- THE MAGAZINE
- WEB EXCLUSIVES
And with its recovery from the March 11 disaster now well under way and, in fact, ahead of schedule, Toyota raised its sales forecast for its full fiscal year (which runs April 1, 2011 to March 31, 2012) to 7.6 million vehicles globally up from the 7.24 million previously forecasted. That’s puts Toyota squarely in the fight with General Motors and Volkswagen to be overall global sales leader. Japan's biggest automaker is also now gunning for a net profit of 390 billion yen ($4.9 million), assuming the yen stays in or around the 80 yen to the dollar level, and well up on the 280 billion yen envisaged for the full year to March 2012 just a couple of months earlier.
Senior Managing Director Takahiko Ijichi told a somber news conference in Japan that Toyota's operating income reversed from 211.6 billion yen a year ago (then $2.3 billion) to a loss of 108 billion yen ($1.32 billion) for the latest quarter, on net revenues of 3.441 trillion yen ($41.96 billion), down 29.4%. Consolidated vehicle sales came down almost 600,000 units to 1.221 million units, with Japan (208,000 units) and North America (250,000 units) accounting for the bulk of the losses. Toyota's financial services operating income, in fact, held up pretty well, considering: from ¥09.5 billion yen in a particularly strong 2011 first quarter, to 96.9 billion today, a drop of ‘only' 12.6 %.
While sales and profits dropped significantly in Japan, Toyota's North American operating income also softened dramatically in the quarter. From 109.7 billion yen for the first quarter last year to 28.9 billion yen for the latest period, a fall of some 81 %. Vehicle sales also tumbled by 250,000 units to 276,000 units in the US. "In North America, we made efforts to decrease marketing expenses," explained Toyota's Ijichi," however due to the decline in vehicle sales and in spite of how well our financial services performed, our operating income declined."
In the U.S., Toyota sold 378,864 in the quarter ended June 30, a 17.8 % percent decline from the year-earlier quarter. That pushed down Toyota’s U.S. market share to 11.6 % from 15 %. Because of tight inventories caused by disruptions in auto assembly and parts production in Japan stemming from the earthquake, Toyota backed off incentives significantly – by 29.7 % in the quarter to an average of $1,570 per vehicle on average. That pushed Toyota’s average transaction price up by 3.3 % to $28,455.
Now, the comeback starts, with Ijichi announcing that full production will start after September. "We said it would be October, but now we are a month ahead of that schedule." Toyota has also revised down the number of production units lost due to the March 11 earthquake and tsunami. Originally expecting a loss of 800,000 units, Toyota has now minimized that significantly to 350,000 units. From September, Toyota will go to five-shift working in Japan to make up for the shortfall.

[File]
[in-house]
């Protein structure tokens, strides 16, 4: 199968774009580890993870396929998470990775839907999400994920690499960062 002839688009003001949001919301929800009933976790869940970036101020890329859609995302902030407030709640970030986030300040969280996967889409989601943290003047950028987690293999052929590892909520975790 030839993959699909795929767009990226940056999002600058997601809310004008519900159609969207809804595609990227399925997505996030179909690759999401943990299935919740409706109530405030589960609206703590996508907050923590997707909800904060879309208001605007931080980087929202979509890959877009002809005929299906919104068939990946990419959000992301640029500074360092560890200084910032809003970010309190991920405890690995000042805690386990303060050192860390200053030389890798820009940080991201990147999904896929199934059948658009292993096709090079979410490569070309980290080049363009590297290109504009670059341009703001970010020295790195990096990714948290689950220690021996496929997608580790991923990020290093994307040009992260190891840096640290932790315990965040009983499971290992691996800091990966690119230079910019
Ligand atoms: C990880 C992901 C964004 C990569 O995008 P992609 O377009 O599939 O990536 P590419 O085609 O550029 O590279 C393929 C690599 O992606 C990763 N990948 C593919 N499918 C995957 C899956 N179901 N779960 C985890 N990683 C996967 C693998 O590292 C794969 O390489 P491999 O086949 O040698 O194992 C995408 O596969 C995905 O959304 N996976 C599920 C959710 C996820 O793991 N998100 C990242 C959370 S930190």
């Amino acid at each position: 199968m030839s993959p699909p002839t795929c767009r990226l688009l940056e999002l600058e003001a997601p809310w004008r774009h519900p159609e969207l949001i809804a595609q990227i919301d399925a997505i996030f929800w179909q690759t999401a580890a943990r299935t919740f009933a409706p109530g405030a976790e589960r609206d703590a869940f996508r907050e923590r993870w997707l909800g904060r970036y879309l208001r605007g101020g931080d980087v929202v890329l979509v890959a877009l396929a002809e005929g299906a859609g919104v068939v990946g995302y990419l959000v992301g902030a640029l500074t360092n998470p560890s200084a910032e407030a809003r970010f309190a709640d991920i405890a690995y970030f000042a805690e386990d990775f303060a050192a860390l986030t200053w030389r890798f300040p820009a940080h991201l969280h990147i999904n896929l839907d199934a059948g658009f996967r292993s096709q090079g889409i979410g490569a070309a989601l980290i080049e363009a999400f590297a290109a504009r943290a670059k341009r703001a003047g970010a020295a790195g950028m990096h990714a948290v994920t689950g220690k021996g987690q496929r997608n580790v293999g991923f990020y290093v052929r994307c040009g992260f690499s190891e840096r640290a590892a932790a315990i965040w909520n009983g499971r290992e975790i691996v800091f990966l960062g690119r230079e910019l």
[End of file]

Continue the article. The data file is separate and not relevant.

For the full year to March 2012, Toyota is now forecasting a 330,000 unit increase in production to 7.72 million units, with Toyota and Lexus sales expected to hit 7.45 million units. For the whole group, with includes Daihatsu and Hino, the new target of 7.6 million sales would put Toyota ahead of last year's level of 7.3 million units, but within that total, North American sales are expected to drop from 2.03 million units down to 1.93 million, with Asian and other emerging markets set to pick up the slack.
Toyota's latest forecast for the current 2012 fiscal year forecast sees it posting an operating income of 450 billion yen ($5.63 billion), well up on the 300 billion yen previously targeted, on net revenues of 19 trillion yen ($237.5 billion). Toyota has a wave of new product offerings coming to help boost sales, including the launch of the redesigned Toyota Camry and Yaris, the new Scion iQ and Toyota Prius V minivan and Prius plug-in hybrid and a revamped Lexus GS. While Toyota's North American share was 14.1 % before the quake, Toyota's Ijichi believes the company can be close to that level by next March again. Toyota, he adds, will also resume the fleet business. In his call with U.S. media and analysts, Ijichi said Toyota is “assuming very strong (inventory) numbers” in September. “We are going to accumulate the stock with a strong will,” he said and so the pipeline will be “relatively full.” However, he said, September will still be a month in recovery; full recovery to normal inventory levels.
And yet the overwhelming strength of the yen (currently at the highly unprofitable 78 yen level) is threatening to put a sizeable dent in Toyota's plans. In the conference, Toyota's Ijichi referred to the yen over and over again. But the "H-word" was also mentioned at least three times. Once, that might have meant Honda. Today, it means Hyundai. Ijichi acknowledged that it's difficult for Toyota to raise prices as one route to offset the yen when Hyundai is competing so aggressively to grab market share, its products are improving and has the benefit of 50 % less labor costs than Japan. % "Therefore, in order to do battle with them, we have to have overwhelming technology," asserted Ijichi, adding that, "we will launch countermeasures against them." Such tactics in the U.S. would seem to include incentives. "We will also be using them to acquire share. Of course, we will not sacrifice profitability. Whether it will be China or other market, there will be new vehicles and the marketing of those vehicles to claim back share." In Japan, Toyota is famously known as the only company that can wring water out of a dry towel. The first-quarter numbers might be down, but Toyota will soon be back. %